Cadets at Base 80 finally allowed to quarantine at home

Despite official change in military policy, it took over a day and a half before cadets could leave the base.

IDF cadets at Base 80 will be allowed to quarantine at home (photo credit: MARC ISRAEL SELLEM/THE JERUSALEM POST)
IDF cadets at Base 80 will be allowed to quarantine at home
(photo credit: MARC ISRAEL SELLEM/THE JERUSALEM POST)
Parents of cadets at Base 80, which suffered a large coronavirus outbreak, were finally able to take their children to quarantine at home, a day and a half after the military changed their policy on home quarantine.
Pressure from parents of the cadets as well as several outbreaks at other military bases across the country led the IDF to change their policy on Wednesday when the IDF Spokesperson’s Unit announced that the option to quarantine at home would be given to troops after being approved by a unit commander with the rank of lieutenant colonel and following a check that the soldier would be able to safely home quarantine.
In addition to home quarantining, troops were also given the option by the military to quarantine on base within their unit, “provided that there are suitable conditions” as well as in quarantine facilities belonging to the Personnel Division.
But by Thursday afternoon no cadet from Base 80 was allowed to leave and quarantine at home, away from others. Over 102 cadets at the base were diagnosed with the virus and dozens more were in quarantine after a fellow cadet returned to the base sick following a furlough at her parent’s home for the Rosh Hashanah holiday.
Concerned parents, who made a WhatsApp group to share information regarding the outbreak earlier, gathered at the entrance to the base Thursday in an attempt to once again put more pressure on the military to allow their children to quarantine at home.
“Yesterday the IDF in so many words acknowledged that their policy until now has been a failure, but the outrageous reality is that 36 hours later nothing has changed in Camp 80,” said one concerned father who was on his way to demonstrate at the entrance of the base. “We are not receiving any answers.”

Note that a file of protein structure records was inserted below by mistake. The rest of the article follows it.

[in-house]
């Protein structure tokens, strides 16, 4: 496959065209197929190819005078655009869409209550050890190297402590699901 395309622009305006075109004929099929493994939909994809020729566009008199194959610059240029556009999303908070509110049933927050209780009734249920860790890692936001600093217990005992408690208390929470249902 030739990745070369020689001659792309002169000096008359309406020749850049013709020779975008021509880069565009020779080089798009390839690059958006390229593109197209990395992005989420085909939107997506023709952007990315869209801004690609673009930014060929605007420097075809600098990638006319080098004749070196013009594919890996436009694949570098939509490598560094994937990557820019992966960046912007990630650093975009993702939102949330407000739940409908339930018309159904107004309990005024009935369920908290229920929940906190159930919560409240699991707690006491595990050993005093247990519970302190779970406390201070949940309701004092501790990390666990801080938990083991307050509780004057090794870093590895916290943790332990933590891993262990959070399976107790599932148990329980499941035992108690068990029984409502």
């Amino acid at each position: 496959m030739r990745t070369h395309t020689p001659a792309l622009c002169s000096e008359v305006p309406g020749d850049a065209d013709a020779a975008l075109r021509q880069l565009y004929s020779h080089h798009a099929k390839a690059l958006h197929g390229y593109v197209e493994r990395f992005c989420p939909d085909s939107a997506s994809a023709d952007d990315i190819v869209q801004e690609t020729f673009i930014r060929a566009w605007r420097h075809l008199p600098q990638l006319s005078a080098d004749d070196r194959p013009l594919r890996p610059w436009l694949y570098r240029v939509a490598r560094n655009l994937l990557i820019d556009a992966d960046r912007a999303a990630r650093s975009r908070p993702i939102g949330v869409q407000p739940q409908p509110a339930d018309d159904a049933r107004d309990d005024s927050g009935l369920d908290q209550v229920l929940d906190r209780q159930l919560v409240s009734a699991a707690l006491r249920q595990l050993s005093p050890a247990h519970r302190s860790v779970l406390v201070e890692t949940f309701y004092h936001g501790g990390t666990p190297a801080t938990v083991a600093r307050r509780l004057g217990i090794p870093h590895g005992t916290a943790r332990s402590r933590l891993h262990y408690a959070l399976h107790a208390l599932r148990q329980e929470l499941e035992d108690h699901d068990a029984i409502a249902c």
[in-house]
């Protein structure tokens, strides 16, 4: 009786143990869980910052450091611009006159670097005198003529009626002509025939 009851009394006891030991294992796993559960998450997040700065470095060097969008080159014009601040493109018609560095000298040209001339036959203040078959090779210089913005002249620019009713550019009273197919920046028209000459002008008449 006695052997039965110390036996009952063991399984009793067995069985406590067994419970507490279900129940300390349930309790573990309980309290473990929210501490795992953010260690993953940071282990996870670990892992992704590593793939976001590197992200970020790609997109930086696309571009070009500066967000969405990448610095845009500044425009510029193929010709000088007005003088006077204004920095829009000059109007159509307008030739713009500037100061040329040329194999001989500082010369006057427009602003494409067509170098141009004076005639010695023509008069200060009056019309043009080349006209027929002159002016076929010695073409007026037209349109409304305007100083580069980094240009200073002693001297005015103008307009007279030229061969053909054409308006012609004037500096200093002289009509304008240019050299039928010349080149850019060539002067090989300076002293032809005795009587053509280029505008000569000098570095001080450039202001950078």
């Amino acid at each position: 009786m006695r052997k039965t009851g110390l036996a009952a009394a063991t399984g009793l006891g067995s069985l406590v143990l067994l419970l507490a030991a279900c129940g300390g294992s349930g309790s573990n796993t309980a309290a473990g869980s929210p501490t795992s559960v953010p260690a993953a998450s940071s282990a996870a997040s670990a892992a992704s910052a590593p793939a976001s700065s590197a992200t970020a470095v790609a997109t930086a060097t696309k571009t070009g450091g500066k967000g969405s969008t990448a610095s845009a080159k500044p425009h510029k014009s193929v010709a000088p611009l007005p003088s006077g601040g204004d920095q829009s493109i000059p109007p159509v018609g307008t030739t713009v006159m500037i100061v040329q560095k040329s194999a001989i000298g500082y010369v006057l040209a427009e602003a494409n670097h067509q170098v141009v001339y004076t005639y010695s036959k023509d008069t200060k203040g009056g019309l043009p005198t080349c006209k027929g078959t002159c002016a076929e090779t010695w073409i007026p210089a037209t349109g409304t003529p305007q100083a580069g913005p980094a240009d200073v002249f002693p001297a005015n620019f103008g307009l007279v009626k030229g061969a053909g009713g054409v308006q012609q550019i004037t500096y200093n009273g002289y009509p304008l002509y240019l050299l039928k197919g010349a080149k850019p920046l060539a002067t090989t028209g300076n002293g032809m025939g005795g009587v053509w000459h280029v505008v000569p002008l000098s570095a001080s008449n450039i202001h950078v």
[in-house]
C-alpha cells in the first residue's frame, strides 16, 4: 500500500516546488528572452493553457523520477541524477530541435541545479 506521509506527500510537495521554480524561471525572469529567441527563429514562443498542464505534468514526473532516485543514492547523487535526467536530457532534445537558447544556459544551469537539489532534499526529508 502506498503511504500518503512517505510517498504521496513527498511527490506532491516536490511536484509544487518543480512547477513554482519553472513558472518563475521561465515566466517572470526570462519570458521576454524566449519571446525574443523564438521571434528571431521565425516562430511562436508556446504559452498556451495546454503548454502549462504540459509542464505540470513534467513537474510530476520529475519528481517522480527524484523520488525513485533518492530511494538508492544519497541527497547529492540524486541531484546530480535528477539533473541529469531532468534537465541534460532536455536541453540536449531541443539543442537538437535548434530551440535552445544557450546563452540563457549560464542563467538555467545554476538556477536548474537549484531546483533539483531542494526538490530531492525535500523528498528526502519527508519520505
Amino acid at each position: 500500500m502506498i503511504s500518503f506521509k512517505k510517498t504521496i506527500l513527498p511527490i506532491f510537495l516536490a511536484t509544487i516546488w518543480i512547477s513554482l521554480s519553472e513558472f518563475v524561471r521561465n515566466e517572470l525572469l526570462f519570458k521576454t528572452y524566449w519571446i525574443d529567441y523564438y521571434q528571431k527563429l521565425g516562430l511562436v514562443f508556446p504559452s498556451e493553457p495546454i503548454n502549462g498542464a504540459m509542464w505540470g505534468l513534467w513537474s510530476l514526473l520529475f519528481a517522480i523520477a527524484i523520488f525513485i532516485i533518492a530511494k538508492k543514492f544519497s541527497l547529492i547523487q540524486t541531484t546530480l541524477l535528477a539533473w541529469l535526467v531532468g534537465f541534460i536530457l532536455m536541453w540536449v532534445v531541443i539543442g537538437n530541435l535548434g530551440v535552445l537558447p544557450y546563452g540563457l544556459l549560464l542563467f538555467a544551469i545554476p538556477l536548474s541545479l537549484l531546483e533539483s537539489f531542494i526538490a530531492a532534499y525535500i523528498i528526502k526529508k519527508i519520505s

The father, whose daughter has had coronavirus symptoms for over two weeks was refused a test by the medical corps until a few days ago. Though she tested negative, “during that time she was in constant contact with others,” including those who later tested positive for the virus.
Though a senior officer involved with the situation at the base claims that all cadets who are displaying symptoms have been placed in separate rooms and use separate bathrooms and showers from those who are quarantining or are healthy, parents of cadets at the base who spoke to The Jerusalem Post claim otherwise.
Those who are feeling unwell, not only those with coronavirus symptoms, are placed in a separate building that has joint restrooms, showers, and a mess hall where cadets can gather and cross-contaminate each other.
“There’s no quarantine, in practice they all meet,” the father said. “The military’s strategy didn’t work, it only caused more infections because if you are putting them all together it makes it sure that those who are infected will infect others, especially if they are in a non-ventilated room.”
Several hours later, cadets were finally given notice that they would be able to leave the base and return to their parents’ home where they would need to self-quarantine for two weeks.
A move, parents said, that took longer than it should have.